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Novel adenoviral serotype 5 based immunotherapeutic induces T-cell responses despite anti-adenoviral neutralizing antibodies in colorectal cancer patients

Naturally occurring or induced Ad-specific neutralizing antibodies impeded the activity of recombinant Ad5-based vectors with E1 deletions. An improved Ad vector with deletions of the E1 and the E2b regions (Ad5 [E1-, E2b-]), the latter encoding the DNA polymerase and the pre-terminal protein, with significantly diminished late phase viral protein expression, were hypothesized to avoid immunological clearance and induce more potent immune responses against the encoded tumor antigen transgene in Ad-immune hosts. In the present phase I/II study, cohorts of patients with advanced metastatic colorectal cancer (mCRC) were immunized with escalating doses of Ad5 [E1-, E2b-]-CEA(6D). The carcinoembryonic antigen (CEA) transgene employed contains a modification (CAP1-6D) designed to enhance CTL stimulation. CEA-specific CMI responses were observed despite the presence of pre-existing Ad5 immunity in a majority (61.3%) of patients. Long-term follow-up in some of the patients reveled a waning of the induced CEA directed immune responses at around 6 months. Importantly, there was minimal toxicity, and overall patient survival (48% at 12 months) was similar regardless of pre-existing Ad5 neutralizing antibody titers. Our patient demographics, albeit limited in size, we similar with previously published studies of patients with chemotherapy-refractory mCRC. Of particular interest is the observation that treated mCRC patients in our study exhibited favorable survival probability. The results demonstrate that, in cancer patients, the novel Ad5 [E1-, E2b-] gene delivery platform generates significant CMI responses to the tumor antigen CEA in the setting of both naturally acquired and immunization-induced Ad5-specific immunity.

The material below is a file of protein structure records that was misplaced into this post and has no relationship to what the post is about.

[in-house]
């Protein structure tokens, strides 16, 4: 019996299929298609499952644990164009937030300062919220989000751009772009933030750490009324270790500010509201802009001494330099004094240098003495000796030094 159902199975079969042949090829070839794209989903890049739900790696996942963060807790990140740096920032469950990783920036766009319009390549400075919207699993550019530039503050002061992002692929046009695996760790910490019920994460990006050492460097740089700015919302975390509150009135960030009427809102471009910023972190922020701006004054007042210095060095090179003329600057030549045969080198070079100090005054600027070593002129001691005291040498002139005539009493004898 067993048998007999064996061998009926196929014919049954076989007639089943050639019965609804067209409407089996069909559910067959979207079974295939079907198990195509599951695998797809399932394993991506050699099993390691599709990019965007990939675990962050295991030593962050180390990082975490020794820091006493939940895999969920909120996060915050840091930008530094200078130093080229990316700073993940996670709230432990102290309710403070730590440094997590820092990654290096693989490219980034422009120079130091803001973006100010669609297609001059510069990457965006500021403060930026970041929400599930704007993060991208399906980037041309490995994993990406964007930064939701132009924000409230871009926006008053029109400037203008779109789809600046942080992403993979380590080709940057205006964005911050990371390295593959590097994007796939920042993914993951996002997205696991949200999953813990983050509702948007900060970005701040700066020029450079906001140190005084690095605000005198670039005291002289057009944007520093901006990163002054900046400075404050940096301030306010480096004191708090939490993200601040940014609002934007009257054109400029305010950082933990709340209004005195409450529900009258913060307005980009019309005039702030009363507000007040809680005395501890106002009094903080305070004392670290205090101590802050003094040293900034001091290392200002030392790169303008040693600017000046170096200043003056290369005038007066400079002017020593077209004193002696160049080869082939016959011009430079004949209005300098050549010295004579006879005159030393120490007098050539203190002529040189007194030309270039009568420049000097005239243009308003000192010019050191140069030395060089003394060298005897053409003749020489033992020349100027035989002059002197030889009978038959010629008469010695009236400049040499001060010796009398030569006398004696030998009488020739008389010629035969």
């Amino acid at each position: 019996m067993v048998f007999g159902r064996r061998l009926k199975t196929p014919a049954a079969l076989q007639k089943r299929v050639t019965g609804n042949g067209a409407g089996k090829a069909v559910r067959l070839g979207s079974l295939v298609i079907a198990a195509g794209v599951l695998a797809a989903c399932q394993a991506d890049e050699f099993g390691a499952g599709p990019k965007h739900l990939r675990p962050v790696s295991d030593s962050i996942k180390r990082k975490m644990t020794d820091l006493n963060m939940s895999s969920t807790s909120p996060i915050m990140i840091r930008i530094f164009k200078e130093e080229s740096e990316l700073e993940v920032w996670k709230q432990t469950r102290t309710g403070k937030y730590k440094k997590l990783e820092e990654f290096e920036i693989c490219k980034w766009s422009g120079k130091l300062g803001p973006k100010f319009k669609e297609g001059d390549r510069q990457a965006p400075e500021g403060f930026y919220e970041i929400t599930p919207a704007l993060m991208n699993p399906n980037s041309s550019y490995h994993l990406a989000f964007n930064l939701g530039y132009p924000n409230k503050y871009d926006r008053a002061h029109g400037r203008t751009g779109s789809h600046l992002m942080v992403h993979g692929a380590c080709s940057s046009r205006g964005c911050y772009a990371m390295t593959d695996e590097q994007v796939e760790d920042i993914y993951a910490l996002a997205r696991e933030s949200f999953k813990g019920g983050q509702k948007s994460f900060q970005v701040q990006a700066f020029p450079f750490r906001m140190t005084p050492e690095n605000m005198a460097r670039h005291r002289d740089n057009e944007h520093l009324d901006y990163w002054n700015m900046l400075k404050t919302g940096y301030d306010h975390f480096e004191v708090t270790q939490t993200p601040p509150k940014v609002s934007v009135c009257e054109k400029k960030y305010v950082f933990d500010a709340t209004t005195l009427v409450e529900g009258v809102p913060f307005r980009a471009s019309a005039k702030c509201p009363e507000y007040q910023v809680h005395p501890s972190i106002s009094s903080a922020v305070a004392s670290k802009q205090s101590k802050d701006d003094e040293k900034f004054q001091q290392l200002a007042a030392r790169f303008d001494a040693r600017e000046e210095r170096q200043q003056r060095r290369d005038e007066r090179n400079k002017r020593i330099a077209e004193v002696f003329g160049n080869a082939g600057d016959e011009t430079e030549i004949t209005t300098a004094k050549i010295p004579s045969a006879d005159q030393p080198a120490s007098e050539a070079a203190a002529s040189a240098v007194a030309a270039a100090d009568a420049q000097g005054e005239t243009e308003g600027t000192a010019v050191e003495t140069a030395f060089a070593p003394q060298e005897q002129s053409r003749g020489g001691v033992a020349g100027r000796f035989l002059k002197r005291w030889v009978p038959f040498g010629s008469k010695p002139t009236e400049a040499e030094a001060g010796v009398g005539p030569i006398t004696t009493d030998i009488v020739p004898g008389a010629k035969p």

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Correspondence to Elizabeth Gabitzsch.

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  • mCRC Patient
  • Neutralize Antibody Titer
  • Viral Protein Expression
  • Adenoviral Serotype
  • Potent Immune Response